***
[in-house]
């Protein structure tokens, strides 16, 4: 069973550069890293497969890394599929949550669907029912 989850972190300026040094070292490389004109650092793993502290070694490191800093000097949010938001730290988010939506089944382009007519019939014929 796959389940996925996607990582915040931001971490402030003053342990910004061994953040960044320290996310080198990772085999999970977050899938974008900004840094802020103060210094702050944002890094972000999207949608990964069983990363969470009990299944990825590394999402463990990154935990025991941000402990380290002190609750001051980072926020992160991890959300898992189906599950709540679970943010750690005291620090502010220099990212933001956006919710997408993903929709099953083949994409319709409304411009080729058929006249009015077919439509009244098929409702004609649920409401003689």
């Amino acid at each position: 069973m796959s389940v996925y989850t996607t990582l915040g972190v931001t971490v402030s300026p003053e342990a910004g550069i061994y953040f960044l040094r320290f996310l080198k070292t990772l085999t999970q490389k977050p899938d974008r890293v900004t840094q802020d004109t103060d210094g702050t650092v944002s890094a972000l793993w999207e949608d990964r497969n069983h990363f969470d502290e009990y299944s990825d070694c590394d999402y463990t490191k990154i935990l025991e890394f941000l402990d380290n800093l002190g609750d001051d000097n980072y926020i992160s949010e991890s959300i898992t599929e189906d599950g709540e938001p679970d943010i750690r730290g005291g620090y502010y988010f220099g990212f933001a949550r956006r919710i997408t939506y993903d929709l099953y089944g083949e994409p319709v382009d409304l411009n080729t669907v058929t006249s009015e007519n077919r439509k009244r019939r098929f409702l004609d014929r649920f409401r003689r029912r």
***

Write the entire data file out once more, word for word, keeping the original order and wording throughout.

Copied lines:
[in-house]
């Protein structure tokens, strides 16, 4: 069973550069890293497969890394599929949550669907029912 989850972190300026040094070292490389004109650092793993502290070694490191800093000097949010938001730290988010939506089944382009007519019939014929 796959389940996925996607990582915040931001971490402030003053342990910004061994953040960044320290996310080198990772085999999970977050899938974008900004840094802020103060210094702050944002890094972000999207949608990964069983990363969470009990299944990825590394999402463990990154935990025991941000402990380290002190609750001051980072926020992160991890959300898992189906599950709540679970943010750690005291620090502010220099990212933001956006919710997408993903929709099953083949994409319709409304411009080729058929006249009015077919439509009244098929409702004609649920409401003689």
């Amino acid at each position: 069973m796959s389940v996925y989850t996607t990582l915040g972190v931001t971490v402030s300026p003053e342990a910004g550069i061994y953040f960044l040094r320290f996310l080198k070292t990772l085999t999970q490389k977050p899938d974008r890293v900004t840094q802020d004109t103060d210094g702050t650092v944002s890094a972000l793993w999207e949608d990964r497969n069983h990363f969470d502290e009990y299944s990825d070694c590394d999402y463990t490191k990154i935990l025991e890394f941000l402990d380290n800093l002190g609750d001051d000097n980072y926020i992160s949010e991890s959300i898992t599929e189906d599950g709540e938001p679970d943010i750690r730290g005291g620090y502010y988010f220099g990212f933001a949550r956006r919710i997408t939506y993903d929709l099953y089944g083949e994409p319709v382009d409304l411009n080729t669907v058929t006249s009015e007519n077919r439509k009244r019939r098929f409702l004609d014929r649920f409401r003689r029912r």